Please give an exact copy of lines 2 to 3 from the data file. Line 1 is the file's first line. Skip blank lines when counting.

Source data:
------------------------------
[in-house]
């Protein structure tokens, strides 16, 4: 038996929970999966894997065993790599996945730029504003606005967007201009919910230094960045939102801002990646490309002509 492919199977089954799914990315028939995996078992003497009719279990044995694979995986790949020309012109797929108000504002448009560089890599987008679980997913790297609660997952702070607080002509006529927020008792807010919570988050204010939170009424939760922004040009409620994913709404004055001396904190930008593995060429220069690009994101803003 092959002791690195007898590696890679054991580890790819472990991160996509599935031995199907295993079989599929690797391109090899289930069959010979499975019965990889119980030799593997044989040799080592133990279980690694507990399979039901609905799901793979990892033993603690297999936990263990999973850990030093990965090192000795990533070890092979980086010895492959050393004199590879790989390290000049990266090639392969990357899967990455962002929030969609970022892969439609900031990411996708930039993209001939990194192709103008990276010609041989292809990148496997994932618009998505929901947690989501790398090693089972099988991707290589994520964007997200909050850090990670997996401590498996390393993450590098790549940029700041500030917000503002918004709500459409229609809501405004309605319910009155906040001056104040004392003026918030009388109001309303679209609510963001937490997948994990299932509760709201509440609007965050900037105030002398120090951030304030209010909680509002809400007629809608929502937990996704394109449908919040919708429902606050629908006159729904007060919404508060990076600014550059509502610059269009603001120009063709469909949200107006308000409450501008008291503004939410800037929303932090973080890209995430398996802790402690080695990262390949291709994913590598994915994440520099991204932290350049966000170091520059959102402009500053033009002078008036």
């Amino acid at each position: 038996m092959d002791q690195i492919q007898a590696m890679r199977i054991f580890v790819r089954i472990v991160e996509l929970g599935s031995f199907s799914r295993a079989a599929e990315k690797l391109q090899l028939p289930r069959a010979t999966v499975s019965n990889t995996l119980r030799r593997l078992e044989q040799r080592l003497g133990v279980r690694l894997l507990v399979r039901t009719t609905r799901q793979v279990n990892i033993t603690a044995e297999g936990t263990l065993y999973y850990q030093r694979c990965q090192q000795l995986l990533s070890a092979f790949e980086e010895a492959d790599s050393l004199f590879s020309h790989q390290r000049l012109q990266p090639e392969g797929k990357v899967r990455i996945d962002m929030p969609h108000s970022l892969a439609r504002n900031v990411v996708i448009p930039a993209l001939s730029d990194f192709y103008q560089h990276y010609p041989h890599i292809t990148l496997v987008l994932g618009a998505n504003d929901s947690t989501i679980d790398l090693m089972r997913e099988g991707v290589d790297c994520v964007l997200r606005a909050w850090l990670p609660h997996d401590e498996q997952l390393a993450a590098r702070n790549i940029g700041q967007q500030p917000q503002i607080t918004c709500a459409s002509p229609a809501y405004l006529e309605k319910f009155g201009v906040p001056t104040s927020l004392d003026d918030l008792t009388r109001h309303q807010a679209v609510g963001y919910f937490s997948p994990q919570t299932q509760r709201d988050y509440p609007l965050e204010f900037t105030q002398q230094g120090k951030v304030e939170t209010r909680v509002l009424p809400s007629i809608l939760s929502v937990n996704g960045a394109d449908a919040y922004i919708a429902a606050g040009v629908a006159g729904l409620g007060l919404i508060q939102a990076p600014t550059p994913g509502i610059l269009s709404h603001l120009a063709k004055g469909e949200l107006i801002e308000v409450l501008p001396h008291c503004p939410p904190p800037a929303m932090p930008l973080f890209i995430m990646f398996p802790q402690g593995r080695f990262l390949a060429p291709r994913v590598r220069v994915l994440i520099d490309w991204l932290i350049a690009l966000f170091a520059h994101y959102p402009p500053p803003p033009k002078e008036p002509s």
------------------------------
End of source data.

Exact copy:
């Protein structure tokens, strides 16, 4: 038996929970999966894997065993790599996945730029504003606005967007201009919910230094960045939102801002990646490309002509 492919199977089954799914990315028939995996078992003497009719279990044995694979995986790949020309012109797929108000504002448009560089890599987008679980997913790297609660997952702070607080002509006529927020008792807010919570988050204010939170009424939760922004040009409620994913709404004055001396904190930008593995060429220069690009994101803003 092959002791690195007898590696890679054991580890790819472990991160996509599935031995199907295993079989599929690797391109090899289930069959010979499975019965990889119980030799593997044989040799080592133990279980690694507990399979039901609905799901793979990892033993603690297999936990263990999973850990030093990965090192000795990533070890092979980086010895492959050393004199590879790989390290000049990266090639392969990357899967990455962002929030969609970022892969439609900031990411996708930039993209001939990194192709103008990276010609041989292809990148496997994932618009998505929901947690989501790398090693089972099988991707290589994520964007997200909050850090990670997996401590498996390393993450590098790549940029700041500030917000503002918004709500459409229609809501405004309605319910009155906040001056104040004392003026918030009388109001309303679209609510963001937490997948994990299932509760709201509440609007965050900037105030002398120090951030304030209010909680509002809400007629809608929502937990996704394109449908919040919708429902606050629908006159729904007060919404508060990076600014550059509502610059269009603001120009063709469909949200107006308000409450501008008291503004939410800037929303932090973080890209995430398996802790402690080695990262390949291709994913590598994915994440520099991204932290350049966000170091520059959102402009500053033009002078008036």
């Amino acid at each position: 038996m092959d002791q690195i492919q007898a590696m890679r199977i054991f580890v790819r089954i472990v991160e996509l929970g599935s031995f199907s799914r295993a079989a599929e990315k690797l391109q090899l028939p289930r069959a010979t999966v499975s019965n990889t995996l119980r030799r593997l078992e044989q040799r080592l003497g133990v279980r690694l894997l507990v399979r039901t009719t609905r799901q793979v279990n990892i033993t603690a044995e297999g936990t263990l065993y999973y850990q030093r694979c990965q090192q000795l995986l990533s070890a092979f790949e980086e010895a492959d790599s050393l004199f590879s020309h790989q390290r000049l012109q990266p090639e392969g797929k990357v899967r990455i996945d962002m929030p969609h108000s970022l892969a439609r504002n900031v990411v996708i448009p930039a993209l001939s730029d990194f192709y103008q560089h990276y010609p041989h890599i292809t990148l496997v987008l994932g618009a998505n504003d929901s947690t989501i679980d790398l090693m089972r997913e099988g991707v290589d790297c994520v964007l997200r606005a909050w850090l990670p609660h997996d401590e498996q997952l390393a993450a590098r702070n790549i940029g700041q967007q500030p917000q503002i607080t918004c709500a459409s002509p229609a809501y405004l006529e309605k319910f009155g201009v906040p001056t104040s927020l004392d003026d918030l008792t009388r109001h309303q807010a679209v609510g963001y919910f937490s997948p994990q919570t299932q509760r709201d988050y509440p609007l965050e204010f900037t105030q002398q230094g120090k951030v304030e939170t209010r909680v509002l009424p809400s007629i809608l939760s929502v937990n996704g960045a394109d449908a919040y922004i919708a429902a606050g040009v629908a006159g729904l409620g007060l919404i508060q939102a990076p600014t550059p994913g509502i610059l269009s709404h603001l120009a063709k004055g469909e949200l107006i801002e308000v409450l501008p001396h008291c503004p939410p904190p800037a929303m932090p930008l973080f890209i995430m990646f398996p802790q402690g593995r080695f990262l390949a060429p291709r994913v590598r220069v994915l994440i520099d490309w991204l932290i350049a690009l966000f170091a520059h994101y959102p402009p500053p803003p033009k002078e008036p002509s």